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Title: Species Composition of Ants (Hymenoptera: Formicidae) and Thermal Tolerance along Environmental Gradient in the Bale Mountains National Park (BMNP), Ethiopia
???metadata.dc.contributor.*???: Prof.Yalemtsehay Mekonnen
Ayele, Chirotaw
Keywords: ants, diversity, climate change;thermal tolerance, Camponotus negus, Camponotus acvapimensis, Bale Mountains National Park
Issue Date: Jan-2017
Publisher: Addis Ababa University
Abstract: This study was conducted to investigate the species composition of ants (Hymenoptera: Formicidea) and thermal tolerance of Camponotus negus and Camponotus acvapimensis in the Bale Mountains National Park (BMNP), Ethiopia. Ants were collected from different altitudes and habitats using manual search, baits and pitfall traps from December 14, 2013 to October 08, 2015. Heat and cold tolerance of ant colonies (C. negus) from different altitudes of the BMNP (Gaysay and Sanetti) and from Dilla (C. acvapimensis) was determined. The time taken (minutes) by ant colonies to lose mobility at a stressfully high temperature (knock-down resistance) of colonies were measured from each site as an index of heat tolerance. For heat tolerance experiment 10 to 12 individuals from each colony (for a minimum of 24 individuals per colony) were placed into two Petri dishes in identical water baths (Stuart digital water bath, RE300DB, Keison International Ltd, UK). Initially the temperature in both baths was set and maintained at 45 °C for 90 minutes. After 90 minutes, the temperature was raised by 5 °C, and continued to rise by 5 °C every 30 minutes thereafter until all ants had succumbed to heat stress. Time was recorded starting from the time the first ant completely lost mobility till the last ant stopped moving. The time required for an individual to recover from exposure to extremely low temperatures (chill-coma recovery) was used to assess cold tolerance of ants. For cold tolerance experiments, 24 to 27 ants from each colony were placed in a Petri dish covered in ice for 20 minutes. Then the time for each individual to recover from chill-comma was recorded. From a total of 162 sample collections made, 16 species under 8 genera and 4 subfamilies namely; Dorylinae, Formicinae, Myrmicinae and Ponerinae were identified. Subfamily Myrmicinae was the most diverse with nine species(56.25%) and the genus Tetramorium was the most speciose containing five species. C. negus was the most abundant species of 54.12% of the samples collected. The highest ant species diversity was observed in the altitude range of 2000– 2500 m followed by 3000– 3500 m and the lowest was in the altitude range of 2500– 3000 m and 3500–4000 m. Thus there was no clear pattern of species diversity with elevation. The highest ant species diversity was recorded from the rainforest. C. negus from Sanetti (3970 m) had high heat tolerance (143.52 ± 1.80 minutes) than from Gaysay (3040 m) (98.30 ± 1.82) minutes, but cold tolerance did not differ between the two sites. Colonies from Sanetti on average tolerated heat for additional 45 minutes compared to Gaysay. C. acvapimensis had similar heat tolerance as C. negus from Sanetti but it had very low cold tolerance which took 549.79 ± 18.77 seconds to recover from chill-comma compared to C. negus from both Gaysay and Sanetti which were 113.94 ± 19.40 and 84.04 ± 18.77 seconds respectively. C. acvapimensis needed nearly 5 times more time to recover from chillcoma compared to colonies of C. negus from Gaysay and 6 times than C. negus from Sanetti. Hence C. negus from Sanetti had higher heat and cold tolerance and may have higher potential to survive in the changing climate of BMNP. In conclusion, there was no clear pattern of species diversity with elevation and the diversity was the highest in the rainforest. C. negus from Sanetti had higher heat and cold tolerance and may has higher chance of survival in the changing climate.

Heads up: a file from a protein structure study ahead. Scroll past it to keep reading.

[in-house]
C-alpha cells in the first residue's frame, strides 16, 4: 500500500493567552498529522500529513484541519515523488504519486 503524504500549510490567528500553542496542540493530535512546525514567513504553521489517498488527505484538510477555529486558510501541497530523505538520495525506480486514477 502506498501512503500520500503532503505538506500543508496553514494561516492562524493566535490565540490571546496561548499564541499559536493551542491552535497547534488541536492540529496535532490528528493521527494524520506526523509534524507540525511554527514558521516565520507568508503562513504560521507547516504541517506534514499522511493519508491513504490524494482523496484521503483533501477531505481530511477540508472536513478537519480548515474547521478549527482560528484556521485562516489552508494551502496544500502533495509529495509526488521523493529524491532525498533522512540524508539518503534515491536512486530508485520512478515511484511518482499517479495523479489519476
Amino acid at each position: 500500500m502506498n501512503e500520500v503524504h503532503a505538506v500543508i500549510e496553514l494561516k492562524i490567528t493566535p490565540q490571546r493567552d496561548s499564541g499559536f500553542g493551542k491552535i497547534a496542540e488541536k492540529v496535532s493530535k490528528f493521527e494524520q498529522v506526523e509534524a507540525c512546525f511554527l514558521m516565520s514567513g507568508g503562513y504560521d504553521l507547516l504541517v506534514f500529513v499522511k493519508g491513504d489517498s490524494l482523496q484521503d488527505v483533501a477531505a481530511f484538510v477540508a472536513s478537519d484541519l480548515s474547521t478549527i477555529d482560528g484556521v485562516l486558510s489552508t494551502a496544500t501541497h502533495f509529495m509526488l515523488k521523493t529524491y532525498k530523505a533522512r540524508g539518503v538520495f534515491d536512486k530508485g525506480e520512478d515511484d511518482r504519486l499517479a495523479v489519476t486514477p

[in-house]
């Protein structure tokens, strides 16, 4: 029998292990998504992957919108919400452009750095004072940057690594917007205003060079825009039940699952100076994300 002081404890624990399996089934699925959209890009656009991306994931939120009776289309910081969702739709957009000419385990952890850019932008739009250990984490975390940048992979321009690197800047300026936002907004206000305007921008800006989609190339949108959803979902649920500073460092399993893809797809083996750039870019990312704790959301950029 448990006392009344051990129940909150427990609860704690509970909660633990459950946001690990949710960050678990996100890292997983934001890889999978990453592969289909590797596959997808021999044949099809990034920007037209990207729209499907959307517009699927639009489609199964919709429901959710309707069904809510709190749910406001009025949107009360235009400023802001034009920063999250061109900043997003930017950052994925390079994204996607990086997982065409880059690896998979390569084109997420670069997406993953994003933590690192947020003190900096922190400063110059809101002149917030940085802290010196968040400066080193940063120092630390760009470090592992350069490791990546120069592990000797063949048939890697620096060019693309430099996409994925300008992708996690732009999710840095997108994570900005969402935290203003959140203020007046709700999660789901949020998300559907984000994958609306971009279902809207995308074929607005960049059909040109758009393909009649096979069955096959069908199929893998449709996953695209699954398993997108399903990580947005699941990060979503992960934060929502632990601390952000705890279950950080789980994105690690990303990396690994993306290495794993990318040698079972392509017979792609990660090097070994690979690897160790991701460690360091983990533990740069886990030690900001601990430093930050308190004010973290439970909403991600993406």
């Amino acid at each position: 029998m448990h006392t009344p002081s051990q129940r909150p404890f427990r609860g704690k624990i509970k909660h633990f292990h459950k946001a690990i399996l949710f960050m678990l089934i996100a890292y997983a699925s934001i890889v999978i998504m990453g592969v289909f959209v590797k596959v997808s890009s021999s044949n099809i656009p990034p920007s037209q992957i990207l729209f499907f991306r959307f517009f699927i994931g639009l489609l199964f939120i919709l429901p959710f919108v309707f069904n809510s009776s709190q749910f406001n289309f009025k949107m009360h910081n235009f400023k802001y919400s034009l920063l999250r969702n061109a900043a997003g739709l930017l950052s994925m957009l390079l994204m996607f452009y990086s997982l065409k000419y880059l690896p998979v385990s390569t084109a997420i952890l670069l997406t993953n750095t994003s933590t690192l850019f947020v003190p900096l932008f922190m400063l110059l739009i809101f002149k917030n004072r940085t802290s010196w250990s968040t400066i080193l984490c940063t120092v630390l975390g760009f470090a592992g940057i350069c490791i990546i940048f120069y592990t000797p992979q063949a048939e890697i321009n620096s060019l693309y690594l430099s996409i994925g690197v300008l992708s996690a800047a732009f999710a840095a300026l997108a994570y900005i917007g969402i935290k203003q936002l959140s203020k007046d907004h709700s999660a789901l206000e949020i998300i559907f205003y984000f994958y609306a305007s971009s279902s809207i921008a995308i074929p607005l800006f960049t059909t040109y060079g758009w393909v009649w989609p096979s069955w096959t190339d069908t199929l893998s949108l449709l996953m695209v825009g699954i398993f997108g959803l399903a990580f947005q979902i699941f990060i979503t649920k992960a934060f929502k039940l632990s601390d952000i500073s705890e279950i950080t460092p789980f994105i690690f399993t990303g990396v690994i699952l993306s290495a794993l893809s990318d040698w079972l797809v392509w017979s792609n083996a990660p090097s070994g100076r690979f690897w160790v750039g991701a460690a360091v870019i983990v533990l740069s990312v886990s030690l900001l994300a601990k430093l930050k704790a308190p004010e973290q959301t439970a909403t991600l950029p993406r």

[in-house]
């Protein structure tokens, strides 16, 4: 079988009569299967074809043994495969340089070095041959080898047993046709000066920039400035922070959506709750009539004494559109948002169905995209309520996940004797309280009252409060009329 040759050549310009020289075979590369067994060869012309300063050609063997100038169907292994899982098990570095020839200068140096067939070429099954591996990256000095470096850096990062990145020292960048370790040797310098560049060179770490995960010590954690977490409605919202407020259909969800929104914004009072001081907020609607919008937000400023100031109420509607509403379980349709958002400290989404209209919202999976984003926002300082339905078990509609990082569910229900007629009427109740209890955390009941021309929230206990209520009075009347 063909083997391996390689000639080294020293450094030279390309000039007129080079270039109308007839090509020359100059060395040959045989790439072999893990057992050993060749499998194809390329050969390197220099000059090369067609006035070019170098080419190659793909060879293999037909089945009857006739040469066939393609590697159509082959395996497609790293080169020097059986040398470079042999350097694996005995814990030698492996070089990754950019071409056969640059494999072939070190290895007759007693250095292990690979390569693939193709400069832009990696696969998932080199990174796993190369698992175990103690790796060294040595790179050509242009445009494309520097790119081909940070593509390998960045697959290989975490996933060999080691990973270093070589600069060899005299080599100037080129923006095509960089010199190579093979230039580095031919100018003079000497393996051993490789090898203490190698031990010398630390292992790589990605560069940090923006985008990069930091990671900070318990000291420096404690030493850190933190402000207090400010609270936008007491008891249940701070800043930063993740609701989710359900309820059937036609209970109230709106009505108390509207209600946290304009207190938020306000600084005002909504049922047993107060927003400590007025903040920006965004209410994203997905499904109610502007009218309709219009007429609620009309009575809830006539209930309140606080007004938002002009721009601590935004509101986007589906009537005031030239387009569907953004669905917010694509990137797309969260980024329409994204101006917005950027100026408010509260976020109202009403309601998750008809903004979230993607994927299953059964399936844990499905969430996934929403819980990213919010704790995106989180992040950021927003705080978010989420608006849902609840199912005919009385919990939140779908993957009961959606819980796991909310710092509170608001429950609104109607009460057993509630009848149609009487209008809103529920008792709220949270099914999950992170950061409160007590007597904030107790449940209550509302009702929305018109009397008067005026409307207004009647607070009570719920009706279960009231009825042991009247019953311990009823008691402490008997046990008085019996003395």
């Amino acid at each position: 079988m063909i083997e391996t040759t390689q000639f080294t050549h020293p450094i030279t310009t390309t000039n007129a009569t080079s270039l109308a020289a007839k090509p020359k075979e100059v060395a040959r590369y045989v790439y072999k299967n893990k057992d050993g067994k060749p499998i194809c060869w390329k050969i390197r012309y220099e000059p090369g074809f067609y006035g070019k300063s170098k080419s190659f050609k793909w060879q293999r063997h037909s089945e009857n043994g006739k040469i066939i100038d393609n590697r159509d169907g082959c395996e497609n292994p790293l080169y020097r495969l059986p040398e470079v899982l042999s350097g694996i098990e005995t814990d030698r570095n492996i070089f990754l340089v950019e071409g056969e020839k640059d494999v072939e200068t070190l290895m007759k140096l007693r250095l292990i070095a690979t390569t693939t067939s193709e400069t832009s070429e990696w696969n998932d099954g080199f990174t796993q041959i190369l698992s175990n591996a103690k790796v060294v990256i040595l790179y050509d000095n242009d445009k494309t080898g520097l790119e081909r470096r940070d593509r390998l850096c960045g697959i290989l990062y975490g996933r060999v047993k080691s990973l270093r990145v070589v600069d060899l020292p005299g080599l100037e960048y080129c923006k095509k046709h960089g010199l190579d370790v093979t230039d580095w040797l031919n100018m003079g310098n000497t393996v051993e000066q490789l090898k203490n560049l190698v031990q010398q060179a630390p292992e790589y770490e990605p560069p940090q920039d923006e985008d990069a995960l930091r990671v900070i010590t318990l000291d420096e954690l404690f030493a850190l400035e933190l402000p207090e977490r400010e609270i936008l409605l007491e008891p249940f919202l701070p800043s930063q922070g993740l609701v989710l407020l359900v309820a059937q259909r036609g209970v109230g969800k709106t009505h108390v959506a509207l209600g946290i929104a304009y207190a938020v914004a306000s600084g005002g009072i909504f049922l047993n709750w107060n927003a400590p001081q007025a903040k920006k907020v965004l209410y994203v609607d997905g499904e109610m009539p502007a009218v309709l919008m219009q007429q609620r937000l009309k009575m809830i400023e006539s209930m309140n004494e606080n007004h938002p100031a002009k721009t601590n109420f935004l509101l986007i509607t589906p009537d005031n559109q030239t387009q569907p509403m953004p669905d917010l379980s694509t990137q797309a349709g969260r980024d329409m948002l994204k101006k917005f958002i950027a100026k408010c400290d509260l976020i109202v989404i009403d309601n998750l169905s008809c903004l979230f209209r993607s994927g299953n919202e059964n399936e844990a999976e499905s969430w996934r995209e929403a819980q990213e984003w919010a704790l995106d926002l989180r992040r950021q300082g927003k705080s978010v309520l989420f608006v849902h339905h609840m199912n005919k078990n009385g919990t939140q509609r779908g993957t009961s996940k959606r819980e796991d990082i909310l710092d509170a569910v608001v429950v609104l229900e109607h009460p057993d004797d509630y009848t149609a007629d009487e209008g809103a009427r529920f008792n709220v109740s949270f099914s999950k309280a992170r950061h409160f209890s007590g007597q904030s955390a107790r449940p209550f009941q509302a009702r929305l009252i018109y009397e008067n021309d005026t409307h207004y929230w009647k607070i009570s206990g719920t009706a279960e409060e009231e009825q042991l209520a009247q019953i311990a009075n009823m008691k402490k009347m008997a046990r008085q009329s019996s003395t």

Description: A Dissertation presented to the Department of Zoological Sciences in Fulfillment of the Requirements for the Degree of Doctor of Philosophy (Biology: Zoological Sciences)
Appears in Collections:Thesis-Zoological Sciences

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